Citing ‘Significant Contribution,’ Dallas College Not Using HB 8 To Waive Tuition

Texas HB 8 boosts funding for community colleges

It’s fair to say that public education, and the teachers who provide it, were among the biggest victims of the many Legislative sessions in Texas last year. Gun control advocates and members of the LGBTQ community certainly have legitimate claims to the title of party most aggrieved, so let’s say there were many groups that lost out last year.

Even with a record surplus of more than $33 billion in state coffers, additional funding for public schools and teacher pay fell victim to being too close to the war over school vouchers that Gov. Greg Abbott waged over the course of the regular session and each additional special session. But somehow, not all the news regarding public education in Texas was bad coming out of 2023.

House Bill 8, signed into law by Abbott in June, is a $683-million section of the state budget that the Texas Higher Education Coordinating Board called “an innovative new model to fund community colleges in Texas.” Authored by Republican Rep. Gary VanDeaver of New Boston, the bill was passed nearly unanimously.

One of the major bullet points in HB 8 is the amount of money community colleges receive while also linking future state funding amounts for a school to successful student outcomes. Austin Community College will decide soon on how it will use the increased amount of money. According to The Texas Tribune, the heavily-attended school may decide to waive tuition for this year’s graduating high-school seniors, through 2027.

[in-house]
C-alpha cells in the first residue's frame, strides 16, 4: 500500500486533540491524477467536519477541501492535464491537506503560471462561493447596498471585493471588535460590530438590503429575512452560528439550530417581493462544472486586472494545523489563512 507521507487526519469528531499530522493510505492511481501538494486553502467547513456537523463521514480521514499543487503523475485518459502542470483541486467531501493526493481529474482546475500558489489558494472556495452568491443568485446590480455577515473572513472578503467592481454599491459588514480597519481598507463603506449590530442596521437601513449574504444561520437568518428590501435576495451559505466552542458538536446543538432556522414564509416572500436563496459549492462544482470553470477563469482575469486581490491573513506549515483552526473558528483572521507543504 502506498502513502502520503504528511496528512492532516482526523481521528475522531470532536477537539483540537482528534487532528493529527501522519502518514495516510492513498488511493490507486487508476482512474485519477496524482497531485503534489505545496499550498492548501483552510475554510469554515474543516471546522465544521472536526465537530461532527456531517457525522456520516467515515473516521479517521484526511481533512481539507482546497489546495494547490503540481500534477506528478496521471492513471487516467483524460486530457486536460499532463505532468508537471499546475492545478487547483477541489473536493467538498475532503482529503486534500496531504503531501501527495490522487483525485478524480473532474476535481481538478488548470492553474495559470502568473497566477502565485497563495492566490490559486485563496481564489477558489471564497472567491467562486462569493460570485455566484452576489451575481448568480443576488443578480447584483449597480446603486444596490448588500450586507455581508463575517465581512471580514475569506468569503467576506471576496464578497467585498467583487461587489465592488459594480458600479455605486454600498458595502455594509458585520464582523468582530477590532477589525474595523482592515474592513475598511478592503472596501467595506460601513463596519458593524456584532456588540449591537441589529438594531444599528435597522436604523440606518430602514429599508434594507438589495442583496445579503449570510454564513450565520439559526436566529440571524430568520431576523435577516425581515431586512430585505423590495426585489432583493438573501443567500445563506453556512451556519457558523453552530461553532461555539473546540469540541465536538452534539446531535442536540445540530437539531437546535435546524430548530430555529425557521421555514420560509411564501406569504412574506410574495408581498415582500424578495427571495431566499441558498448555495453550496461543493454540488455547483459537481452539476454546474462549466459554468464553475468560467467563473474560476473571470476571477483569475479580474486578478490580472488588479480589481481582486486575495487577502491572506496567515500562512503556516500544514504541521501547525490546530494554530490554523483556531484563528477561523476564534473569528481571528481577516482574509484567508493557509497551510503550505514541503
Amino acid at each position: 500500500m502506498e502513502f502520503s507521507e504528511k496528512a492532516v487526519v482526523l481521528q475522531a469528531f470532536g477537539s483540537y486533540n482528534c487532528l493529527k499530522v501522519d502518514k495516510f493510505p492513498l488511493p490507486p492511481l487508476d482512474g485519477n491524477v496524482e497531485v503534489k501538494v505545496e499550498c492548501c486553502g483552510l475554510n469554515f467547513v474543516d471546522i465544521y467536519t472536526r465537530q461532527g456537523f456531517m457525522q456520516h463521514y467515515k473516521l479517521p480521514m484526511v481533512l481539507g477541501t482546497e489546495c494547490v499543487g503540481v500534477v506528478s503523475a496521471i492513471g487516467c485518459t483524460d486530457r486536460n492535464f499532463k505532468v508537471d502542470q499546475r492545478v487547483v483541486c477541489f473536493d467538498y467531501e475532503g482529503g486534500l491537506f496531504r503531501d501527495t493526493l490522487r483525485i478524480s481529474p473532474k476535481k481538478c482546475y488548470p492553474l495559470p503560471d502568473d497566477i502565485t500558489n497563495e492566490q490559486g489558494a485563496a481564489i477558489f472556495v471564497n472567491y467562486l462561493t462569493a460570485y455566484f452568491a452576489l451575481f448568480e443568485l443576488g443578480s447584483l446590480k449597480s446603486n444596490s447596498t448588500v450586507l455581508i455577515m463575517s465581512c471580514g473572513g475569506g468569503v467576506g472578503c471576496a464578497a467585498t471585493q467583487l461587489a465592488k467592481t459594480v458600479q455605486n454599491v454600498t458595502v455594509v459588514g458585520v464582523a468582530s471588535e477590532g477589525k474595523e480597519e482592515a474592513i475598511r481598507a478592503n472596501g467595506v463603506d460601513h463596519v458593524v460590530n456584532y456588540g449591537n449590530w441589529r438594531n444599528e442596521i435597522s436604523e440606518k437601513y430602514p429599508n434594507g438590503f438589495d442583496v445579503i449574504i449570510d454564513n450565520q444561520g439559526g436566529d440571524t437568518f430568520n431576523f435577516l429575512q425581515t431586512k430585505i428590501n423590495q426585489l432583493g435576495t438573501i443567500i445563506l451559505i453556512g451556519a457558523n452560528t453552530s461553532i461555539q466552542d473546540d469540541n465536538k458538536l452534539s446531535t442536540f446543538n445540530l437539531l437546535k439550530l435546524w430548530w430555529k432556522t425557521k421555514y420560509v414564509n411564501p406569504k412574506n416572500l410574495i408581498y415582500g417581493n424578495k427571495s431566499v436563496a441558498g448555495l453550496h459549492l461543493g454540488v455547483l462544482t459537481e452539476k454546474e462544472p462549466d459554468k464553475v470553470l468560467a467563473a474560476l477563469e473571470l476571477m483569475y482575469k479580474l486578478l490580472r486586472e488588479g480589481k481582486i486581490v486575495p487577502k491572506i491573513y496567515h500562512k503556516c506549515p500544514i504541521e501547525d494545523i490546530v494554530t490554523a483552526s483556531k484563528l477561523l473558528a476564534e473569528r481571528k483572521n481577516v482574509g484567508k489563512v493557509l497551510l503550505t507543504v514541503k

“ACC’s Board of Trustees will vote on the proposal in April,” the report said. “If the proposal passes, the school would use the $6.8 million it received this year through House Bill 8.”

We asked Collin College, Dallas College and Tarrant County College officials whether they were considering a similar program with the funds provided by HB 8. Reps from Dallas College and Tarrant County College said they were not doing so; we did not receive a reply from Collin College.

Similar to its North Texas counterpart, Tarrant County College pointed to what it has already been doing to serve incoming students since before HB 8, including waiving tuition for all dual-credit students.

“Educational affordability, accessibility and opportunity are top priorities. We’re also expanding scholarships and investing earnings from the lease of mineral rights into financial support for graduating high school seniors,” a Tarrant County College rep told the Observer. “We’ve opted into the Texas Higher Education Coordinating Board’s FAST Program and the Texas Educational Opportunity Grant Program and are focused on their successful implementation.”

But let’s go back to what we heard from Dallas College. What “significant contribution” are they speaking of?

According to Dr. Tiffany Kirksey, vice provost, educational partnerships, the work of helping local students get into their college through a range of financial assistance is nothing new.

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